The Hindley school community is seeing its “fruits of labor”- tomatoes, cucumbers, zucchini, squash, herbs and pumpkins ready to be picked.
Last year, the elementary schools received a grant from Whole Foods for their edible garden project. Parents and community volunteers donated time and resources in the spring to build the garden area. Students took part by planting seeds and parents took turns watering the garden over the summer.
Principal Rita Ferri said that some parents suggested a location for the garden, formerly grass and shrubs, because it receives a good amount of sun every day. The adjacent road is bus stop so students can observe the plants without waiting for a scheduled time in the school day. The garden is also right outside of the cafeteria.
The main goal is for students to see the life cycle of the plants and understand what is going on. At Hindley they can examine the foods on the benches outside of the garden. It is not an official part of the science curriculum, but students learn about topics like recycling and soil with the project tied in. They also record observations in their free time.
“You start to see children who are really interested in agriculture and how Mother Earth works,” Ferri said. “Something they may not have ever had exposure to or even realized they were interested in, so it widens their dimensions.”
Some students are even trying certain vegetables for the first time, said Dee Attisani, a member of Hindley’s Parent Teacher Organization and mother of a fifth grader.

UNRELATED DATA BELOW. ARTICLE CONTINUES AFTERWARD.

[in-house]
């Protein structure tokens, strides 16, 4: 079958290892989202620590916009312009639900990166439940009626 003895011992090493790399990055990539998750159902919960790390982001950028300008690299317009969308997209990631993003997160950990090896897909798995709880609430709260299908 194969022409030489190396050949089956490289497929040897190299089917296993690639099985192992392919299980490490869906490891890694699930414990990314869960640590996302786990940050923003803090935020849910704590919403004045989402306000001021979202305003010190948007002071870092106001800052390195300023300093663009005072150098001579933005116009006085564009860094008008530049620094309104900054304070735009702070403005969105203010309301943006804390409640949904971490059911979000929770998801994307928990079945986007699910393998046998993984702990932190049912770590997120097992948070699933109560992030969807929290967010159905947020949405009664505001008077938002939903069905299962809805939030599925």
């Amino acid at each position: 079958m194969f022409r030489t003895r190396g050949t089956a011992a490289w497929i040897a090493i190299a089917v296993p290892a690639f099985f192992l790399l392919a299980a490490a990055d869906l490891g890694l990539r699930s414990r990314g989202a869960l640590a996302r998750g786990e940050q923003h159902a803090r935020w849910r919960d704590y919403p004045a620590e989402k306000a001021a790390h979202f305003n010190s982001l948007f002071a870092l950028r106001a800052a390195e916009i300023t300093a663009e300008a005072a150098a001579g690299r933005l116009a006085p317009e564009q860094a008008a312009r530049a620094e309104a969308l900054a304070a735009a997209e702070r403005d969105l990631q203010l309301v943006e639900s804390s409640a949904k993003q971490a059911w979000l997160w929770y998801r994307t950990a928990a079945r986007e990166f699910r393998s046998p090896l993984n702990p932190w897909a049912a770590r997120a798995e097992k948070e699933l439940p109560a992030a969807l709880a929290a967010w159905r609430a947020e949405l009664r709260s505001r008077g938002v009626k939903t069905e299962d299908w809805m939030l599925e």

Attasi recalled a question about the small pumpkins growing in the garden. “They think it’s just for Halloween. They don’t realize you can eat the pumpkin. We start there and say that this is exactly where it comes from,” Attasi said.
Though you might not expect to see children eating their vegetables, “they’ll try it because they created it,” Ferri said. “I had a little guy who said, ‘I never had a cucumber before.’ He couldn’t even say the word.” The first grader’s class was the one to plant cucumber seeds. He took a cucumber home and enjoyed it.
In the fall, classes will plant different vegetables like spinach, lettuce and peas.
“It’s just a nice learning experience about where the food you eat actually comes from,” Attisani said. “I think it’s fantastic and the kids are excited about it.”
The gardens also fit into Darien schools healthy and organic lunch program. At Hindley, students learn about picking healthy lunches and snacks. There are not enough vegetables yet to serve the entire school, but the cafeteria staff serves them up from the garden when they are available.
Eventually Ferri hopes the project will be self-sustaining. The school implemented “Trash Free Tuesdays,” to encourage students to recycle and contribute to the school’s composting. Young children are known to leave food uneaten, Ferri said. With this program, any organic extra will go back into garden. Hindley currently has a small composter for its flower garden, but will buy a larger one with the help of the PTO. Composting will also help the garden be organic.
Residents in the area are welcomed to stop by and pick a ripe vegetable. Ferri said that their neighbors, even those without children at the school continuously compliment the garden. She also said that the community is a part of the project, as many people helped them out and support what they are doing. She believes Darien residents will help sustain the project in the future.